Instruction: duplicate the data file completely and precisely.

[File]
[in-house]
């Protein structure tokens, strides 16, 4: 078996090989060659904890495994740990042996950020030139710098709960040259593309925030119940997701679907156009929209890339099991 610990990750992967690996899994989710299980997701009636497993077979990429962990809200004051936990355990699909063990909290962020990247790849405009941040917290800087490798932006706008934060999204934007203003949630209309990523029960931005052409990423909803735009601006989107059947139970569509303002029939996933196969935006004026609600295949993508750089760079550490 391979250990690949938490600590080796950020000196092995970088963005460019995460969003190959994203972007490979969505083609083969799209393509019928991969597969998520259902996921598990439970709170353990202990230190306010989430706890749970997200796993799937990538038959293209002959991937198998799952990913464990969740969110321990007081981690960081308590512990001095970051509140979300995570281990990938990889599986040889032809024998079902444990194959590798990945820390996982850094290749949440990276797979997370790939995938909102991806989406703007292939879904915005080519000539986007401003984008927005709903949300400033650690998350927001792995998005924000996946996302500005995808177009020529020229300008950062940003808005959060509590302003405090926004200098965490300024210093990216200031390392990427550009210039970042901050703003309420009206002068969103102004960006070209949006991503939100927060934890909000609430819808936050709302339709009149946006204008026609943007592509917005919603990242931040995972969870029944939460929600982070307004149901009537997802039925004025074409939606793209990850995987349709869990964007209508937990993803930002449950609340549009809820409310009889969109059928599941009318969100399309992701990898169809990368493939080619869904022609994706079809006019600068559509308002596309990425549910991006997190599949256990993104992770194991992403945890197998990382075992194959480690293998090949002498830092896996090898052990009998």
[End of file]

[in-house]
């Protein structure tokens, strides 16, 4: 078996090989060659904890495994740990042996950020030139710098709960040259593309925030119940997701679907156009929209890339099991 610990990750992967690996899994989710299980997701009636497993077979990429962990809200004051936990355990699909063990909290962020990247790849405009941040917290800087490798932006706008934060999204934007203003949630209309990523029960931005052409990423909803735009601006989107059947139970569509303002029939996933196969935006004026609600295949993508750089760079550490 391979250990690949938490600590080796950020000196092995970088963005460019995460969003190959994203972007490979969505083609083969799209393509019928991969597969998520259902996921598990439970709170353990202990230190306010989430706890749970997200796993799937990538038959293209002959991937198998799952990913464990969740969110321990007081981690960081308590512990001095970051509140979300995570281990990938990889599986040889032809024998079902444990194959590798990945820390996982850094290749949440990276797979997370790939995938909102991806989406703007292939879904915005080519000539986007401003984008927005709903949300400033650690998350927001792995998005924000996946996302500005995808177009020529020229300008950062940003808005959060509590302003405090926004200098965490300024210093990216200031390392990427550009210039970042901050703003309420009206002068969103102004960006070209949006991503939100927060934890909000609430819808936050709302339709009149946006204008026609943007592509917005919603990242931040995972969870029944939460929600982070307004149901009537997802039925004025074409939606793209990850995987349709869990964007209508937990993803930002449950609340549009809820409310009889969109059928599941009318969100399309992701990898169809990368493939080619869904022609994706079809006019600068559509308002596309990425549910991006997190599949256990993104992770194991992403945890197998990382075992194959480690293998090949002498830092896996090898052990009998």